Integrity. It’s a word that word in the church that is the outflow of a life defined by Jesus Christ. He is the one whose own integrity we aim to imitate. In so many ways, we often fall short.
Integrity. It’s also a word that Christian guys hear over and over again at camps and retreats. This is more than appropriate because it’s a word that often fails to find actualization. Men sometimes fail to live up to the purity to which they are called. Another word, integrity’s nemesis, lust, creeps in. Another word, accountability, is key for managing temptations that come into our lives. Without it we allow lust to dictate actions that corrupt our calling as men to live up to a standard worthy of the women in our lives.
Over the past week, the reminder that integrity matters came as we watched Congressman Weiner deny and then confess to inappropriate interactions with 6 women over the past few years via social media. This revelation serves as no surprise for most of us, because we live in a day where such actions are expected – almost more than they are a shock. This should sadden us.
What I’ve been thinking about as this story broke is that Internet integrity matters. Now, more than ever, the web functions as a web of relationships. So called “web 2.0” is about information to be sure, but it’s the kind of data that’s collected socially. For instance: I write a blog post. You read it. You comment. I interact. You then post it to your Facebook wall or Twitter accounts either conveying: “I love this!” or “This guy is off his rocker!” Then others read it and compare it to other bloggers or writers they are familiar with. Then they comment. I interact. By the end of just one post, the real possibility is that folks from all over the world have become part of my single blog article.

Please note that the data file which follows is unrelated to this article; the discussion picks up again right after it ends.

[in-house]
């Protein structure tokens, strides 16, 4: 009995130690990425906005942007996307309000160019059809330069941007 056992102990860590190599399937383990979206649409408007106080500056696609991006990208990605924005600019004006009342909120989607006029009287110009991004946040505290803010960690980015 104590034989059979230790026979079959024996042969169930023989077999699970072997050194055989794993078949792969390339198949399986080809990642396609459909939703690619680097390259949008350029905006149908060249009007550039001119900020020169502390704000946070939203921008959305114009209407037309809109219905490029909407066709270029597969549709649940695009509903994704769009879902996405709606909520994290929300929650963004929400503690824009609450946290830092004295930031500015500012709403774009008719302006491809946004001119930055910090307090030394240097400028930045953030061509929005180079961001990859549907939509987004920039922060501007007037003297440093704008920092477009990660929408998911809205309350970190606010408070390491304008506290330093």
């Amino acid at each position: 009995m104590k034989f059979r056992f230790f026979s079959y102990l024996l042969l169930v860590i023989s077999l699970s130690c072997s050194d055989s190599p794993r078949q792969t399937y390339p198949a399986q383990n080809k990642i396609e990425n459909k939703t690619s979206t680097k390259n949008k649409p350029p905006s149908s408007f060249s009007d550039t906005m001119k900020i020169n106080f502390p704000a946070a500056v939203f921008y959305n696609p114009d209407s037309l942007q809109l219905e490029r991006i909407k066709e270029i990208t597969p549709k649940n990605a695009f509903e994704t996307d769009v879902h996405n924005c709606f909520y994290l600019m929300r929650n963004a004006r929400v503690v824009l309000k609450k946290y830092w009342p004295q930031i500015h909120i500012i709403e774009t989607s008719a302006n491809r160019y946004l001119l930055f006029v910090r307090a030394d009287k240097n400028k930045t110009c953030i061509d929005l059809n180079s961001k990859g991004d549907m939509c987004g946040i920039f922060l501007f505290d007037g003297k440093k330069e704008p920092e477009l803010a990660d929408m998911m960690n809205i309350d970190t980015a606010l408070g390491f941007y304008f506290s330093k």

What happens if someone says something rude on my blog and I come back with web enraged word vomit? I have traded integrity for arrogance and have done so “in front” of all who will read that post. Unfortunately, this has happened on a few occasions, and for this I am truly sorry. Integrity fail. Usually, if I recognize it, I go back to the comment or do whatever I can to make amends. Disagreeing is fine, acting out of pride is not. Anyway, the point here is not that I need to “get something off my chest” but to simply point out that in the era of “web 2.0,” accountability is natural and public. Perhaps a positive feature of “web 2.0” is exactly that for those who would seek it, accountability is built into the infrastructure of social media.
Integrity. It’s a word that isn’t reflected in Congressman Weiner’s recent actions. This married man allowed lust to lead to poor judgment. But, eventually, the system of social media led to his ‘sins being found out.’ Why? Because that is the nature of “web 2.0.” It’s social and therefore, what you do on the web can and often will be traced back to you. May this be a reminder that what we do on the web matters. It matters to our relationships with people both on and off line. It matters to our connection with God. And it matters to for our own wholeness and integrity.
Not all of us will struggle with Internet porn or issues connected to lust, but our integrity will be tested with every comment we make… every article we write… every tweet… every status update… every friend request… every direct message… every single thing we do online can affect the integrity that God wants to build within us. May we use the web in a way that helps us to “…grow up into him who is the Head, that is, Christ” (Ephesians 4.15). This is the epitome of seeking integrity.
 Yes, I realize that the opposite is true as well. Ladies have similar issues that can be a struggle as well.